When I first showed up at the Stonehouse, I, maybe like some of the writers in this room, thought all I needed from this program were a few nuanced suggestions from professional writers. Some tips on characterization perhaps. Possibly some pointers on dialogue. Or maybe a bag of plot tricks to dazzle my reader. After sitting through these neat and tidy lessons I could accept my degree, drive home, sit at my writing desk, and craft a story ready for next month’s New Yorker. Then I entered my first workshop run by Rick Bass. I promptly learned that what I needed was not mere linguistic puffery—I needed to change my entire perception of what it means to be alive. His challenge to us was to be artists. I won’t go into the gory detail of that first workshop or what Rick suggested I do with my manuscript—there are children here for God’s sake—what I will tell you is that his comments set me on fire. After, of course, they stopped making me want to withdraw from Stonecoast, dig a hole, and crawl deep within it.
One of the greatest gifts Rick and the other faculty at Stonecoast have given me—given us—is the clear vision of living an artist’s life. Demanding of ourselves the will to look at the raw world we live in and report what we see. To not shy away from the uncomfortable moments on the page or in our lives. To know that the urgency we bring to a story or a poem or an essay can cause third degree burns, but that you shouldn’t leave the flames, not even when the smell of burning flesh hits your nostrils.
Art is work. There’s another lesson of the artist’s life. It is work to fill those pages every day. To come back to the fire despite the broken toilet or sick child or the feeling that nothing worth a damn is going to come out of you as your fingertips graze soiled computer keys. But you have to show up. Clock in. Sit down. And get back to work. Because that’s what artists do, and that’s what you need to be, an artist.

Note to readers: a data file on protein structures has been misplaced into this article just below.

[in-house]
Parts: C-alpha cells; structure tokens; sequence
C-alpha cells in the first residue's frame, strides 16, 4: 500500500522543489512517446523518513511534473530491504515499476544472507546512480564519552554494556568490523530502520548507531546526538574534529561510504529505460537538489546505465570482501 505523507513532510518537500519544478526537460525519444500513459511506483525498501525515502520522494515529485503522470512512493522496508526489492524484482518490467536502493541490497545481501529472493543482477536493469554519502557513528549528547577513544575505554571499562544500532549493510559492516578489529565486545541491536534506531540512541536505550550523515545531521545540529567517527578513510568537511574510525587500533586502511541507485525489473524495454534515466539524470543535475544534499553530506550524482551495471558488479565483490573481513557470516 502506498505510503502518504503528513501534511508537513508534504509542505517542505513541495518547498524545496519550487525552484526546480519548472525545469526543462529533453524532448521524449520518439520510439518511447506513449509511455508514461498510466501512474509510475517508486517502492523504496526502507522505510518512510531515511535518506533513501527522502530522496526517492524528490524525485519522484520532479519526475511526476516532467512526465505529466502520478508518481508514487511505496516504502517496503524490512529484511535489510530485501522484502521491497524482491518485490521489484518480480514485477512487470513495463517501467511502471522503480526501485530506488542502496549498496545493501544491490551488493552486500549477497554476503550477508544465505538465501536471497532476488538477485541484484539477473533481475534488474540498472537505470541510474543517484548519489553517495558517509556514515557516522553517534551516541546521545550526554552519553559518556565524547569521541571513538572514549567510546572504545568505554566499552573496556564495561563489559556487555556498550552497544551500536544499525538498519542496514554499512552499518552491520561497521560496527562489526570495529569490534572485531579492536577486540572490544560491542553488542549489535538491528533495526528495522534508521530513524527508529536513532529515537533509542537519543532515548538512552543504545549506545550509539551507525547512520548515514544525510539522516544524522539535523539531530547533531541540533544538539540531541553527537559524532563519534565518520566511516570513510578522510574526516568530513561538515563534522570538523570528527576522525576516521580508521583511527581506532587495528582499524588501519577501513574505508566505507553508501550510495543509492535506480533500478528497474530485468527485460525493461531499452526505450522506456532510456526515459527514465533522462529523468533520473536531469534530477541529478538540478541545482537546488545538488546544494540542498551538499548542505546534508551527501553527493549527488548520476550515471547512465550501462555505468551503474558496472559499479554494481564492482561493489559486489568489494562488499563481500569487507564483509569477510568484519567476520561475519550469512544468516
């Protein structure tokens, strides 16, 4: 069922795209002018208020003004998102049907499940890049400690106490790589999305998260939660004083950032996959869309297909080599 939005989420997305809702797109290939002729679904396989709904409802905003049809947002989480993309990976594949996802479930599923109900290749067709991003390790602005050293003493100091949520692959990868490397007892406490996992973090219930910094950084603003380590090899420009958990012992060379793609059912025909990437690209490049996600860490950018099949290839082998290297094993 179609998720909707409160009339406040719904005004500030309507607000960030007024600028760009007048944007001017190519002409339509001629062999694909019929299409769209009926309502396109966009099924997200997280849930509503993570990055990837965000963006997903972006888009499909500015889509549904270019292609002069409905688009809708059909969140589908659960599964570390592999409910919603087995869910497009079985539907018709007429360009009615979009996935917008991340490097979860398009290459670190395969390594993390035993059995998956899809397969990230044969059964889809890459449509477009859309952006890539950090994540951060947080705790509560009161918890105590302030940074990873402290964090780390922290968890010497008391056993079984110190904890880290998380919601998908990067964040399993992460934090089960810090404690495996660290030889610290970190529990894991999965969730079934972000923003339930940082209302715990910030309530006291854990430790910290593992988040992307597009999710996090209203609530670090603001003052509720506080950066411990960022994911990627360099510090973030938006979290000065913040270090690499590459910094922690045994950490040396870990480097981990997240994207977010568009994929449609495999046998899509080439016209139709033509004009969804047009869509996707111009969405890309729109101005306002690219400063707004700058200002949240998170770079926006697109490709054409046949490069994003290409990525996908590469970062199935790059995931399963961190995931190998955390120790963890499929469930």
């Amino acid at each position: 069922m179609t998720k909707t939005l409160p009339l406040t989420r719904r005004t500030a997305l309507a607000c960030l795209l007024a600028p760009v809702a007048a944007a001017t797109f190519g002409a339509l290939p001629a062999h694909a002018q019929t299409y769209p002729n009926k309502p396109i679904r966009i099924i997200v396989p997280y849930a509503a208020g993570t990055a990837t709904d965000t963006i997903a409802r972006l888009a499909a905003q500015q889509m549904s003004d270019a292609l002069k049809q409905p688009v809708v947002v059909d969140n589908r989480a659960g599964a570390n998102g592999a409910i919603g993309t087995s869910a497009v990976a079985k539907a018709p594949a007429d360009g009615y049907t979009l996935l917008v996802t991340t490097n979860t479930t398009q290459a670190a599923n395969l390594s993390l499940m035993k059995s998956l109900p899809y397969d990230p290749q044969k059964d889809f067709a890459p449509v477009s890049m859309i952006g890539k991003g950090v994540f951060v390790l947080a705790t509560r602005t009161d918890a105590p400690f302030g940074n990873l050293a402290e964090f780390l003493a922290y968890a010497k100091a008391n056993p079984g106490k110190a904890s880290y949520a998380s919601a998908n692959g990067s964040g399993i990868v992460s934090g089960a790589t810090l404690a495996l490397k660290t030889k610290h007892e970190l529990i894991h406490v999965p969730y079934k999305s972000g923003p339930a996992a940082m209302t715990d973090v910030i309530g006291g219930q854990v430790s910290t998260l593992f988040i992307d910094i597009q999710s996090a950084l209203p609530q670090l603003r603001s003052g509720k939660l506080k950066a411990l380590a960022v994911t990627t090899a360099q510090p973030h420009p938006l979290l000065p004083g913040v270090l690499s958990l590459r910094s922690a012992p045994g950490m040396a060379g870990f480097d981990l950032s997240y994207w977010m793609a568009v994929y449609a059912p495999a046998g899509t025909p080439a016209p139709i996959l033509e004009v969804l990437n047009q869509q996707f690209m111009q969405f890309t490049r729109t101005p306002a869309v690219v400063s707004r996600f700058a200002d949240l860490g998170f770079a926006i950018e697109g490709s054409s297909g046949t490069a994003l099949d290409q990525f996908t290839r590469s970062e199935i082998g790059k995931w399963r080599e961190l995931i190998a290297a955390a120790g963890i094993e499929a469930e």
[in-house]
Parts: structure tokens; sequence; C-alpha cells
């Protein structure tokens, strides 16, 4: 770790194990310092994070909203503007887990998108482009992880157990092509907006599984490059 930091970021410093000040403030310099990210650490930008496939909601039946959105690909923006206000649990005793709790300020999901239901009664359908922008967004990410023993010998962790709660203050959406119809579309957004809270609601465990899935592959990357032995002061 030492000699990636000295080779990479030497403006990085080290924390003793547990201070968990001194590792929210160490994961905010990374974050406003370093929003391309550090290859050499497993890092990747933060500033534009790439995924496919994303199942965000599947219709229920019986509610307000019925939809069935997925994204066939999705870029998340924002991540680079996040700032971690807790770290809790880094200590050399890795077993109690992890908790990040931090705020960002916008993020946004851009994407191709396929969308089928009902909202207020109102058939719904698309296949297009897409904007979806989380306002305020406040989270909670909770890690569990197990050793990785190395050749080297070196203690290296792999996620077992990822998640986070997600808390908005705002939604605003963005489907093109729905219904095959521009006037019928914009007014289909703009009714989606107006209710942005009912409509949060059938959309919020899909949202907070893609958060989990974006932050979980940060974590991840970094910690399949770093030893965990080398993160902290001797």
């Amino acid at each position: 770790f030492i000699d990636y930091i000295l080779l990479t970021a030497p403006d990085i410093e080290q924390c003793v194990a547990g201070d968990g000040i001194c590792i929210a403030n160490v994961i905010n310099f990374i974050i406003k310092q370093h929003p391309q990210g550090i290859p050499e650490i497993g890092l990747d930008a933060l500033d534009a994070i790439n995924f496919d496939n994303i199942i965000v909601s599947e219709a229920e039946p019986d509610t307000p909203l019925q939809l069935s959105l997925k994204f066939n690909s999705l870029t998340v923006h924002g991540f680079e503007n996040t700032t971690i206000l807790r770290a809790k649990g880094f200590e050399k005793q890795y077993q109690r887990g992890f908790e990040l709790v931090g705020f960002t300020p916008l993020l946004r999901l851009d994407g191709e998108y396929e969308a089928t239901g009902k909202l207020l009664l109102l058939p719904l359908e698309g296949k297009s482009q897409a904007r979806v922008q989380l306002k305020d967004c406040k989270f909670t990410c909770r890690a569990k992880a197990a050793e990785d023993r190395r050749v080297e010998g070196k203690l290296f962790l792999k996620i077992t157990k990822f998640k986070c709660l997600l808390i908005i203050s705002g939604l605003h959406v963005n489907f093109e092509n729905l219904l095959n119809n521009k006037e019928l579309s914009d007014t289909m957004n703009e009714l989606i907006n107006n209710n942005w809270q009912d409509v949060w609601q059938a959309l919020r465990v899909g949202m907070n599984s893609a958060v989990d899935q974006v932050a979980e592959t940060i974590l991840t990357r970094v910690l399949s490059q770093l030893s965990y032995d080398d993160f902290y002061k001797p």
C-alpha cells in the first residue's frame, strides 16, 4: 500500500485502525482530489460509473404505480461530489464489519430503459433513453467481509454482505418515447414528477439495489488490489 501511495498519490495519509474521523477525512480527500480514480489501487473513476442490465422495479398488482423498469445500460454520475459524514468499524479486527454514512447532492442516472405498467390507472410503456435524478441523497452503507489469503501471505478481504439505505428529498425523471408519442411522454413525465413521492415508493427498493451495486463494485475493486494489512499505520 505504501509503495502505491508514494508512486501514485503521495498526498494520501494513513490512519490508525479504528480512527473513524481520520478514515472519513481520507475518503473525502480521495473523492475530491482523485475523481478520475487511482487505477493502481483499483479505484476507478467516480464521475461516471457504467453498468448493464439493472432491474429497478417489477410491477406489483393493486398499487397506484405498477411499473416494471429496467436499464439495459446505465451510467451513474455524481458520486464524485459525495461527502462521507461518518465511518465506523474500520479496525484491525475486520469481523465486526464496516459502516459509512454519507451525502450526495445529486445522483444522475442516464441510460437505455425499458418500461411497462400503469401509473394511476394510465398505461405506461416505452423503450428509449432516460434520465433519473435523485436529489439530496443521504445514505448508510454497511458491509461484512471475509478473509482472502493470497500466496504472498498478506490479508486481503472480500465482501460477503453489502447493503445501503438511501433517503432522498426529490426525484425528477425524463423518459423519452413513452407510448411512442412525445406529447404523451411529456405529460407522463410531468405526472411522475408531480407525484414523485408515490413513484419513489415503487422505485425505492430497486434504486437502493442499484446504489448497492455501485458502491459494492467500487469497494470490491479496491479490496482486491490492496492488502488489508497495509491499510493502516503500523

Now that I’m at the end of this program, it has dawned on me that for the past three semesters my mentors were all giving me the same advice. They used their own phrases, pointed to different moments in my stories, but what Aaron Hamburger, Sarah Braunstein, and Scott Wolven were telling me was to make a mess on the page. Of course, when I made that mess someone in a workshop would comment, “This section doesn’t fit” or “This wouldn’t really happen.” So I resisted making a mess—maybe I was still gun-shy after that first workshop with Rick Bass. I don’t place blame on my fellow workshopers for inhibiting my artistic desire to get messy on the page, I too called them out for taking chances. Barked at them when a story veered from its clear path and wandered into the wilderness. If there’s one thing we do at Stonecoast it’s learn and follow the rules.
But now, my fellow graduates, it is time to break the rules. It is time to shed the rigid skin of workshop. To be born forward into the artist’s life that awaits us. By sitting in those seats, in this auditorium, donning this graduation garb, the institution that is Stonecoast has decided that you know the rules of your genre. You are now proficient. It is time to break the rules. Time to make a mess. To go out and find what Henry David Thoreau calls the many more lives you have to live. In your life at Stonecoast you were a rule learner and a rule follower. In your next life you are an artist.
The poet Marvin Bell, who taught at the Iowa Writers Workshop for forty years, said, “Much of our lives involves the word ‘no.’ In school we are mostly told, ‘Don’t do it this way. Do it that way.’ But art is the big yes. In art you get a chance to make something where there was nothing.” Now it is time to accept that ‘big yes.’ To practice resurrection, as Wendell Berry called it. To get messy.
Maybe making a mess is where you marry those rules learned at Stonecoast with your own genius. Where your art is not created by the rules, but by you choosing which rules to obey and which to toss out the second story window of your writing space. In a workshop, Carolina de Robertis once told us, “There is a book inside you that no one else can write.” You are an artist, and you will write that book, and it will be messy and damn good.
I’ll end with a quote from Raymond Carver I often think about while revising my work. “That’s all we have, finally, the words,” he wrote, “and they had better be the right ones.” So to all my fellow graduates, current students, the faculty, and to all writers here tonight, that’s what I wish for you as you go forth, that you find the right words as you make your mess.